The road is turns around corners, the car is flying, and the fog is so dense I can barely see. I do not feel safe. We tell the driver to slow down. The road continues. So do we. Up, down, and around the corner. Eventually we pass a small town. Outside the town our taxi slows down. The driver asks if his ‘bro’ can join us. Shock escapes my lips certain I heard wrong, “what?!” As the driver asks again someone tries to get into my locked car door. It’s an odd thing how people respond in these situations. Auto-command came on. “NO!” I state with authority. I point forward past the driver to the road ahead. “Drive!” To my travel companions I say “lock your doors.” They are already doing so and for that I am thankful because the outsider is already on the other side of the car at one of their doors. Realizing the potential severity we all command the driver at the same time to continue forward. I fear for our Colombian traveling companion that this is too close to home as she cries “no, no, no, no, no, no, no!” Our driver laughs as he gives the vehicle some gas. I notice a car slowing down beside us as we begin moving forward again; the hopeful passenger behind us. Perhaps it was to be an innocent rider, but for us, it was too close for comfort.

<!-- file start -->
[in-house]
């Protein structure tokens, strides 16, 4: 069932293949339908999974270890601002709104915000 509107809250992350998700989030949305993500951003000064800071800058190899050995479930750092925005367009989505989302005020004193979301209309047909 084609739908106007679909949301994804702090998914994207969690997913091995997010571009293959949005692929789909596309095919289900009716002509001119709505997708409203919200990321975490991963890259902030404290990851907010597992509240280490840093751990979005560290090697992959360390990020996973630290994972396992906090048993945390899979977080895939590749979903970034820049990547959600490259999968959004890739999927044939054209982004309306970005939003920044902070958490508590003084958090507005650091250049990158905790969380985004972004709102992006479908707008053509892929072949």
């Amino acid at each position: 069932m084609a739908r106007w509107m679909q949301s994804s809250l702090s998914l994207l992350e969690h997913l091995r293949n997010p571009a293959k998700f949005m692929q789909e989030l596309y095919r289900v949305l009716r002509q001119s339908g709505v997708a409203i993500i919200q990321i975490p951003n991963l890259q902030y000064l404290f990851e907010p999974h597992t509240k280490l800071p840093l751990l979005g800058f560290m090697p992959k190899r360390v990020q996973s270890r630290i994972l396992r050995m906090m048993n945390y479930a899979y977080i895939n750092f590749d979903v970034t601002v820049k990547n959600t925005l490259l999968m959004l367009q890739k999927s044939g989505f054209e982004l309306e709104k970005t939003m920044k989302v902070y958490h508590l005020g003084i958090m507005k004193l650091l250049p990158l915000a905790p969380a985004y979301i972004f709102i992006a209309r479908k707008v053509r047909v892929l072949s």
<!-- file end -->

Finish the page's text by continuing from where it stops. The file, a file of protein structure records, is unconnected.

We make it to town, reserve bus tickets, find the ATM, pay the taxi driver, find a makeshift washroom, and get on the bus. Ten minutes later we are heading to Kampala. Finally feeling safe we sleep the most uncomfortable sleep of our lives. I wake up with a huge bump on my head from it banging on the window. With the gravol induced haze coupled with the overwhelming sense of relief to be leaving the border nightmare behind, I could have slept through anything.
Eventually a city rises before us and as we near we can see, yes, this is Kampala. Sweet victory! Surely we will now safely arrive in Jinja before the others even leave Kigali. We alight at the final stop in Kampala and take boda-bodas to a bus heading to Jinja. We buy tickets, water and board the bus. I notice a hole in the lining of my purse. There I find what has be driving me crazy: the extra Euro, US Dollars, and Rwanda Francs I knew I hadn’t spent. From the window, under heavy eyelids, I watch as Kampala awakes around us.
We are in Jinja bright and early on New Year’s Eve, 31 December 2011. We hike to find somewhere for breakfast. A familiar place. In the last 12 hours nothing has felt so good.